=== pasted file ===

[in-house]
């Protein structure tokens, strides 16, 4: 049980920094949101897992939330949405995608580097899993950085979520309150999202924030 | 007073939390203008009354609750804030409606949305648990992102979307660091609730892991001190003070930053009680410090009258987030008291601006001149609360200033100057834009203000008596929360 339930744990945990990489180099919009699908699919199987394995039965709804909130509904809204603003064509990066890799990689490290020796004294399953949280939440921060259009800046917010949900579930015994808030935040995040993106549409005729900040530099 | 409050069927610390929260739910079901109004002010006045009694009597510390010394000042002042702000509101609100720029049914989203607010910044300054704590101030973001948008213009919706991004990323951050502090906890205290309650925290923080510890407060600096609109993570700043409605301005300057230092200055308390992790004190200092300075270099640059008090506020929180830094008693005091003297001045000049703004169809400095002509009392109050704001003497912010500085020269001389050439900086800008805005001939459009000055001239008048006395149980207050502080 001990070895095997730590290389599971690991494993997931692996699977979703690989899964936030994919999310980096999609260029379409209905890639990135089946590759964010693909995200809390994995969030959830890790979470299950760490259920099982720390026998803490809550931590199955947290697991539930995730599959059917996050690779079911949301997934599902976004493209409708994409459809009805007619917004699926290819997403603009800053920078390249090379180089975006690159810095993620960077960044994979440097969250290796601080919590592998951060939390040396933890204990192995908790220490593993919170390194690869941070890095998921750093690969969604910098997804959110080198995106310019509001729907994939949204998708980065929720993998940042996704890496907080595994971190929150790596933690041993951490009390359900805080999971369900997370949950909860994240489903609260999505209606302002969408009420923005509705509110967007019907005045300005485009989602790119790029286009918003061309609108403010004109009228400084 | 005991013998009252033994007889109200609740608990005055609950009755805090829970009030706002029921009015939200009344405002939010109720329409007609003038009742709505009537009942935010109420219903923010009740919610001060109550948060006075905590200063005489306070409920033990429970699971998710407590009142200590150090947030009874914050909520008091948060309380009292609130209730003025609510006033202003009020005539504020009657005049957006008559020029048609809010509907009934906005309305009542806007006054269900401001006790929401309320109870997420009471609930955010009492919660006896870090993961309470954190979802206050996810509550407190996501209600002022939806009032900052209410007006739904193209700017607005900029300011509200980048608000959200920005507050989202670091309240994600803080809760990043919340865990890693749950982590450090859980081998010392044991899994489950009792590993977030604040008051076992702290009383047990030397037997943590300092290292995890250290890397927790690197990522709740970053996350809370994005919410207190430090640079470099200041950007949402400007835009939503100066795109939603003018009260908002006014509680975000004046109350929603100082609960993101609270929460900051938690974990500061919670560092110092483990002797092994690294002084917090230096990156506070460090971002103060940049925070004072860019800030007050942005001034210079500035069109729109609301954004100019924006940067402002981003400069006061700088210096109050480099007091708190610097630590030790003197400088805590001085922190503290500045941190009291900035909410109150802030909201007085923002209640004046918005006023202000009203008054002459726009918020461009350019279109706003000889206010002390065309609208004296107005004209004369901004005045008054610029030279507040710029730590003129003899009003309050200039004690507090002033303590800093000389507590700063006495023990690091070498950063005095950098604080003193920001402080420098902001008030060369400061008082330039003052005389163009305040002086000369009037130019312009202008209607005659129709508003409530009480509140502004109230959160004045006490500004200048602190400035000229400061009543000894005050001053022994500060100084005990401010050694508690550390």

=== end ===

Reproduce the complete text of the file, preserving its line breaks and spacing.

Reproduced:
[in-house]
């Protein structure tokens, strides 16, 4: 049980920094949101897992939330949405995608580097899993950085979520309150999202924030 | 007073939390203008009354609750804030409606949305648990992102979307660091609730892991001190003070930053009680410090009258987030008291601006001149609360200033100057834009203000008596929360 339930744990945990990489180099919009699908699919199987394995039965709804909130509904809204603003064509990066890799990689490290020796004294399953949280939440921060259009800046917010949900579930015994808030935040995040993106549409005729900040530099 | 409050069927610390929260739910079901109004002010006045009694009597510390010394000042002042702000509101609100720029049914989203607010910044300054704590101030973001948008213009919706991004990323951050502090906890205290309650925290923080510890407060600096609109993570700043409605301005300057230092200055308390992790004190200092300075270099640059008090506020929180830094008693005091003297001045000049703004169809400095002509009392109050704001003497912010500085020269001389050439900086800008805005001939459009000055001239008048006395149980207050502080 001990070895095997730590290389599971690991494993997931692996699977979703690989899964936030994919999310980096999609260029379409209905890639990135089946590759964010693909995200809390994995969030959830890790979470299950760490259920099982720390026998803490809550931590199955947290697991539930995730599959059917996050690779079911949301997934599902976004493209409708994409459809009805007619917004699926290819997403603009800053920078390249090379180089975006690159810095993620960077960044994979440097969250290796601080919590592998951060939390040396933890204990192995908790220490593993919170390194690869941070890095998921750093690969969604910098997804959110080198995106310019509001729907994939949204998708980065929720993998940042996704890496907080595994971190929150790596933690041993951490009390359900805080999971369900997370949950909860994240489903609260999505209606302002969408009420923005509705509110967007019907005045300005485009989602790119790029286009918003061309609108403010004109009228400084 | 005991013998009252033994007889109200609740608990005055609950009755805090829970009030706002029921009015939200009344405002939010109720329409007609003038009742709505009537009942935010109420219903923010009740919610001060109550948060006075905590200063005489306070409920033990429970699971998710407590009142200590150090947030009874914050909520008091948060309380009292609130209730003025609510006033202003009020005539504020009657005049957006008559020029048609809010509907009934906005309305009542806007006054269900401001006790929401309320109870997420009471609930955010009492919660006896870090993961309470954190979802206050996810509550407190996501209600002022939806009032900052209410007006739904193209700017607005900029300011509200980048608000959200920005507050989202670091309240994600803080809760990043919340865990890693749950982590450090859980081998010392044991899994489950009792590993977030604040008051076992702290009383047990030397037997943590300092290292995890250290890397927790690197990522709740970053996350809370994005919410207190430090640079470099200041950007949402400007835009939503100066795109939603003018009260908002006014509680975000004046109350929603100082609960993101609270929460900051938690974990500061919670560092110092483990002797092994690294002084917090230096990156506070460090971002103060940049925070004072860019800030007050942005001034210079500035069109729109609301954004100019924006940067402002981003400069006061700088210096109050480099007091708190610097630590030790003197400088805590001085922190503290500045941190009291900035909410109150802030909201007085923002209640004046918005006023202000009203008054002459726009918020461009350019279109706003000889206010002390065309609208004296107005004209004369901004005045008054610029030279507040710029730590003129003899009003309050200039004690507090002033303590800093000389507590700063006495023990690091070498950063005095950098604080003193920001402080420098902001008030060369400061008082330039003052005389163009305040002086000369009037130019312009202008209607005659129709508003409530009480509140502004109230959160004045006490500004200048602190400035000229400061009543000894005050001053022994500060100084005990401010050694508690550390």